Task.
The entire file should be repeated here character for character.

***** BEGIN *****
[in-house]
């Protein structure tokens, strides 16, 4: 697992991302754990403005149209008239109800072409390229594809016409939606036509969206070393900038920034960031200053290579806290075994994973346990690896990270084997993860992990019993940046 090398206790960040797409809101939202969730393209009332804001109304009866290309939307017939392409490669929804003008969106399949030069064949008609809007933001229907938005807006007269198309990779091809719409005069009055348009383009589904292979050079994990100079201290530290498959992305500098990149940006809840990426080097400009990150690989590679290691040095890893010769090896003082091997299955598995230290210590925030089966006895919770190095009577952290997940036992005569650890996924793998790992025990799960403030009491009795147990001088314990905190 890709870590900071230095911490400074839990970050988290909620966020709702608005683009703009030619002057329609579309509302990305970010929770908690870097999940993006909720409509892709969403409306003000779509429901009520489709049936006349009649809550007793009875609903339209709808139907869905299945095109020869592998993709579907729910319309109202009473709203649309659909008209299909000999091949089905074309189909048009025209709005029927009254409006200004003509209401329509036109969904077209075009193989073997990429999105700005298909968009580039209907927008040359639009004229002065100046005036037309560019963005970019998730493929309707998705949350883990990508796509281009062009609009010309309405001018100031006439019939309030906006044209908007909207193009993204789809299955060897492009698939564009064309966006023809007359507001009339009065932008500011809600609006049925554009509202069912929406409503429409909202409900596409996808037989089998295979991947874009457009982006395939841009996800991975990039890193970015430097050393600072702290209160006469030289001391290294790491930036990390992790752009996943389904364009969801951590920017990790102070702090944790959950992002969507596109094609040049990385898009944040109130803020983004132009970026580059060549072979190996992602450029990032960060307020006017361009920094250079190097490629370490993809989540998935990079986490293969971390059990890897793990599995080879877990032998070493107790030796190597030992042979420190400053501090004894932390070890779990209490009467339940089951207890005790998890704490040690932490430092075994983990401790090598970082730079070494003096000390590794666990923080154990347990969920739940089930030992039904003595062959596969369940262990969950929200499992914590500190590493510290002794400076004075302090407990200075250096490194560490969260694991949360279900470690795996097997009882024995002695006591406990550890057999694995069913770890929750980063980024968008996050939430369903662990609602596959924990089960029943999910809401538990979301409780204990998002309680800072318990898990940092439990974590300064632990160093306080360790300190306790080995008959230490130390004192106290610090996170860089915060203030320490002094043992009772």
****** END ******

[in-house]
């Protein structure tokens, strides 16, 4: 697992991302754990403005149209008239109800072409390229594809016409939606036509969206070393900038920034960031200053290579806290075994994973346990690896990270084997993860992990019993940046 090398206790960040797409809101939202969730393209009332804001109304009866290309939307017939392409490669929804003008969106399949030069064949008609809007933001229907938005807006007269198309990779091809719409005069009055348009383009589904292979050079994990100079201290530290498959992305500098990149940006809840990426080097400009990150690989590679290691040095890893010769090896003082091997299955598995230290210590925030089966006895919770190095009577952290997940036992005569650890996924793998790992025990799960403030009491009795147990001088314990905190 890709870590900071230095911490400074839990970050988290909620966020709702608005683009703009030619002057329609579309509302990305970010929770908690870097999940993006909720409509892709969403409306003000779509429901009520489709049936006349009649809550007793009875609903339209709808139907869905299945095109020869592998993709579907729910319309109202009473709203649309659909008209299909000999091949089905074309189909048009025209709005029927009254409006200004003509209401329509036109969904077209075009193989073997990429999105700005298909968009580039209907927008040359639009004229002065100046005036037309560019963005970019998730493929309707998705949350883990990508796509281009062009609009010309309405001018100031006439019939309030906006044209908007909207193009993204789809299955060897492009698939564009064309966006023809007359507001009339009065932008500011809600609006049925554009509202069912929406409503429409909202409900596409996808037989089998295979991947874009457009982006395939841009996800991975990039890193970015430097050393600072702290209160006469030289001391290294790491930036990390992790752009996943389904364009969801951590920017990790102070702090944790959950992002969507596109094609040049990385898009944040109130803020983004132009970026580059060549072979190996992602450029990032960060307020006017361009920094250079190097490629370490993809989540998935990079986490293969971390059990890897793990599995080879877990032998070493107790030796190597030992042979420190400053501090004894932390070890779990209490009467339940089951207890005790998890704490040690932490430092075994983990401790090598970082730079070494003096000390590794666990923080154990347990969920739940089930030992039904003595062959596969369940262990969950929200499992914590500190590493510290002794400076004075302090407990200075250096490194560490969260694991949360279900470690795996097997009882024995002695006591406990550890057999694995069913770890929750980063980024968008996050939430369903662990609602596959924990089960029943999910809401538990979301409780204990998002309680800072318990898990940092439990974590300064632990160093306080360790300190306790080995008959230490130390004192106290610090996170860089915060203030320490002094043992009772």